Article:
Cingrani has given the Reds the luxury of taking their time with Cueto. Once the ace returns, the team will have to decide if Leake gets to keep his spot or if Cingrani has done enough to stay in the majors.
Just like last season, the Reds are tied with the Philadelphia Phillies for most innings thrown by the rotation. Cincinnati ranks third in the majors in ERA, sixth in strikeouts and ninth in WHIP. The starters are dealing right now.
A big reason why they rank ahead of the Cubs is the depth of the rotation and the ability to sustain the success. Last season, the Reds showed how good their starting pitching can be, so they are more likely to keep up the great pitching, especially if Cingrani keeps pitching like this.
No. 1: St. Louis Cardinals
Adam Wainwright (7 GS, 49.2 IP, 4-2, 2.72 ERA, .272 BAA)
Jaime Garcia (7 GS, 44 IP, 4-1, 2.25 ERA, .254 BAA)
Jake Westbrook (6 GS, 39 IP, 2-1, 1.62 ERA, .275 BAA)
Lance Lynn (7 GS, 43 IP, 5-1, 2.72 ERA, .192 BAA)
Shelby Miller (6 GS, 36.2 IP, 4-2, 1.96 ERA, .209 BAA)
The St. Louis Cardinals have had the best rotation in all of baseball through the first week of May. The Cardinals rank right behind the Reds in innings and strikeouts, but nobody is even close to them in terms of ERA.
At 2.22, the Cardinals are the only team in baseball with an ERA below 3.00. The Detroit Tigers are second with a 3.04 ERA, but no NL team is within a run of the Cardinals. The Reds and the Cubs are tied for second at 3.41, so there is a wide gap between first and second.
All of their numbers are great, but check out their earned run averages at Busch Stadium.
Notice that there is a drop for most of the pitchers when they are away from home. Shelby Miller is the only pitcher to have an ERA above 2.00 at home, so whatever they are doing is working.
Reds fans can say that their team plays at Great American Ball Park, but the Cardinals are pitching great on the road as well.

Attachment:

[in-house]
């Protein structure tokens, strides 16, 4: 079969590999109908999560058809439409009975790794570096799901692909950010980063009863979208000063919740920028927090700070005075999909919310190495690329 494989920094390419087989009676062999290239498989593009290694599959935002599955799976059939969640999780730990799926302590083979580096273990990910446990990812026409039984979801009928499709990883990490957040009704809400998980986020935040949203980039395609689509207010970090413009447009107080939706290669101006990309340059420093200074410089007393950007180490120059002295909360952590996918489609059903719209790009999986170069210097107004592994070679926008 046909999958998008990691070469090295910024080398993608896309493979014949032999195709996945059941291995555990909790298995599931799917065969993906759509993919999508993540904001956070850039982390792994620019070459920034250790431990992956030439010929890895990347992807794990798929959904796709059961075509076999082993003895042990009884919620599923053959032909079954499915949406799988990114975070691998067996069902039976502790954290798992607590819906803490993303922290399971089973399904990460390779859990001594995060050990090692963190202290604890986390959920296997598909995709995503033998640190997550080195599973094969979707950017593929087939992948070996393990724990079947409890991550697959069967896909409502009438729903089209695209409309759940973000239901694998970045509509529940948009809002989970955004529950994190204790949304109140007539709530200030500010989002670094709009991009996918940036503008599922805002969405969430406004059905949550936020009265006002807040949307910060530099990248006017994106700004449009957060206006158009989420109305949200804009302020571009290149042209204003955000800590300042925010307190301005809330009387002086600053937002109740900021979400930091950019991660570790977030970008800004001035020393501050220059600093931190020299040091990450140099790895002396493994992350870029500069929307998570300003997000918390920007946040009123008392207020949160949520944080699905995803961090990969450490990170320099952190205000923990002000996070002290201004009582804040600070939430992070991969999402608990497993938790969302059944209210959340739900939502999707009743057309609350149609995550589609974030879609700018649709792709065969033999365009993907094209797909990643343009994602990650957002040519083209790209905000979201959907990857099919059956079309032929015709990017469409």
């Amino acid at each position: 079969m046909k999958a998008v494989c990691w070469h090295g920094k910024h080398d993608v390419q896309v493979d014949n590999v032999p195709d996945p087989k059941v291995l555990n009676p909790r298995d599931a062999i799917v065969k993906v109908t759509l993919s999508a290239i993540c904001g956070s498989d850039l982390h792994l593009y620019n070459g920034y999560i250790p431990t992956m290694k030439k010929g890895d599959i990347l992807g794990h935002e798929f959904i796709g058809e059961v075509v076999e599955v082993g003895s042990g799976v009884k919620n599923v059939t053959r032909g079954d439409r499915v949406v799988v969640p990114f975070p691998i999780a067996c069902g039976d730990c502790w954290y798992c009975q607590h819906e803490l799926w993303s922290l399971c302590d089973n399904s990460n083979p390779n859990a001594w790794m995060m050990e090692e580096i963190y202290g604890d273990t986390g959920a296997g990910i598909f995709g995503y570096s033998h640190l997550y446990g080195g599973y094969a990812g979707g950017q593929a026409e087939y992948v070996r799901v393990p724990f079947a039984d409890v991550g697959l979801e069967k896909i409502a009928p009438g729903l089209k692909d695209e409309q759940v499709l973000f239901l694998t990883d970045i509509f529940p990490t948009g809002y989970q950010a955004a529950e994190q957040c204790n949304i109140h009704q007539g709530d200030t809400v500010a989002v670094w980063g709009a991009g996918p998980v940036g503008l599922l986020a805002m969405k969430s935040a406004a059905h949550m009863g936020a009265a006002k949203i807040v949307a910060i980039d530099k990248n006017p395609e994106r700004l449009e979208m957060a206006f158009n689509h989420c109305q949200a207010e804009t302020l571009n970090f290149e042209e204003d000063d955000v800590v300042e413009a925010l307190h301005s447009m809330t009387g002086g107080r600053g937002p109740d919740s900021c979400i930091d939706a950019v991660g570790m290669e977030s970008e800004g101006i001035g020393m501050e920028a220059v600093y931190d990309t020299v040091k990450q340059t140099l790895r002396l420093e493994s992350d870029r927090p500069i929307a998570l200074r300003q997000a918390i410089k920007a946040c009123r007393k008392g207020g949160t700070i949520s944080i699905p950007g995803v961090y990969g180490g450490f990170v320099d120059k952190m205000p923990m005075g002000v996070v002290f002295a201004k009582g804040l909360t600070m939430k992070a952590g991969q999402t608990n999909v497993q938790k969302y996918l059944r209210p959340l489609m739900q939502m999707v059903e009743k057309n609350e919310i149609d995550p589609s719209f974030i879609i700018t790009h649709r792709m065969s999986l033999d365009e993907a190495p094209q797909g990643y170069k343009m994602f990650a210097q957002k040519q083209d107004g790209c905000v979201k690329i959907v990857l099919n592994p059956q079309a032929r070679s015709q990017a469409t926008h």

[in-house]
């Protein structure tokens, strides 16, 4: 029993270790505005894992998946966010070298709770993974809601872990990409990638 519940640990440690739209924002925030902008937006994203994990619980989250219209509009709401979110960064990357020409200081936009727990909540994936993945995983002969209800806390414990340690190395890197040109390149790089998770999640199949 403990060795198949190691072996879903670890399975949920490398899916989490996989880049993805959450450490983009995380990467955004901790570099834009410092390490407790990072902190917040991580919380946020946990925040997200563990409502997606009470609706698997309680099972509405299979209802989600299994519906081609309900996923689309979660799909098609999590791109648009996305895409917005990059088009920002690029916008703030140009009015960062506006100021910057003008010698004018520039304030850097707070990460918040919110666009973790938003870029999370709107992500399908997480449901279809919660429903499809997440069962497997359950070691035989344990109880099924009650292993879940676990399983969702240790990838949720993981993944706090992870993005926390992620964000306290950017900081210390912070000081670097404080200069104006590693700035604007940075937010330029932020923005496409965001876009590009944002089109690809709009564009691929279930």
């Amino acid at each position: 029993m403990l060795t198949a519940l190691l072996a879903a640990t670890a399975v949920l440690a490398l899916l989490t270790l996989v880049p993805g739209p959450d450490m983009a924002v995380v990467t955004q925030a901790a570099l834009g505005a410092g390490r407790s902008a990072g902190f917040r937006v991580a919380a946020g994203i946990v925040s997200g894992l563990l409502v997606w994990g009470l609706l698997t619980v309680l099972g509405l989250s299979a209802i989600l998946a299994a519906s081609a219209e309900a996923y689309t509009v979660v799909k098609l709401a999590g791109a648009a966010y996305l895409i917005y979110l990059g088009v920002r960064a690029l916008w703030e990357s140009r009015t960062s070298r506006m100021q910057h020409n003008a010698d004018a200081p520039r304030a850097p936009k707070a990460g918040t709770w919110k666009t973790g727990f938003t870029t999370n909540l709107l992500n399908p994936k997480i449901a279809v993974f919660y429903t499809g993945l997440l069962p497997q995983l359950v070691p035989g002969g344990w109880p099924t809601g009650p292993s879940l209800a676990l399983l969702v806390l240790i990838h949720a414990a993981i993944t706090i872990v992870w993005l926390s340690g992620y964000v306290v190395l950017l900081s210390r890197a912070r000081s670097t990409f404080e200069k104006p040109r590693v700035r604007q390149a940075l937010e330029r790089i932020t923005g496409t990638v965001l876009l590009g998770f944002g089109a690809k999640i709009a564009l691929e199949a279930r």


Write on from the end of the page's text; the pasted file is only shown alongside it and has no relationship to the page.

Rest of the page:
Westbrook entered Wednesday with the lowest ERA in the majors, but it'll be interesting to see how long he can be this good. Since 2005, he has never finished with an ERA below 3.97 in a full season and has finished with an ERA below 4.00 only twice in his career.
Wainwright has bounced back nicely from the worst season of his career, and he looks like a strong candidate for the NL Cy Young. He has the track record to show that he can keep it up, and he should be able to keep the Cardinals in contention all year.
Lance Lynn will be the key to the rotation. Will he pitch like he did when he was an All-Star after the first half of the season, or will he be the guy who got sent to the bullpen for struggling in the second half?
St. Louis has three different pitchers who have won at least 15 games in a season, and Jaime Garcia has won 13 games multiple times. Shelby Miller looks like a promising rookie, but he is the only one who hasn't proven himself in this rotation. If he keeps pitching this way, he will be a strong candidate for NL Rookie of the Year.
This rotation is anchored by veteran pitchers, and it has easily been the best in baseball. With Cincinnati and St. Louis having such great starting pitching, the NL Central will have one of baseball's best races in the second half of the season.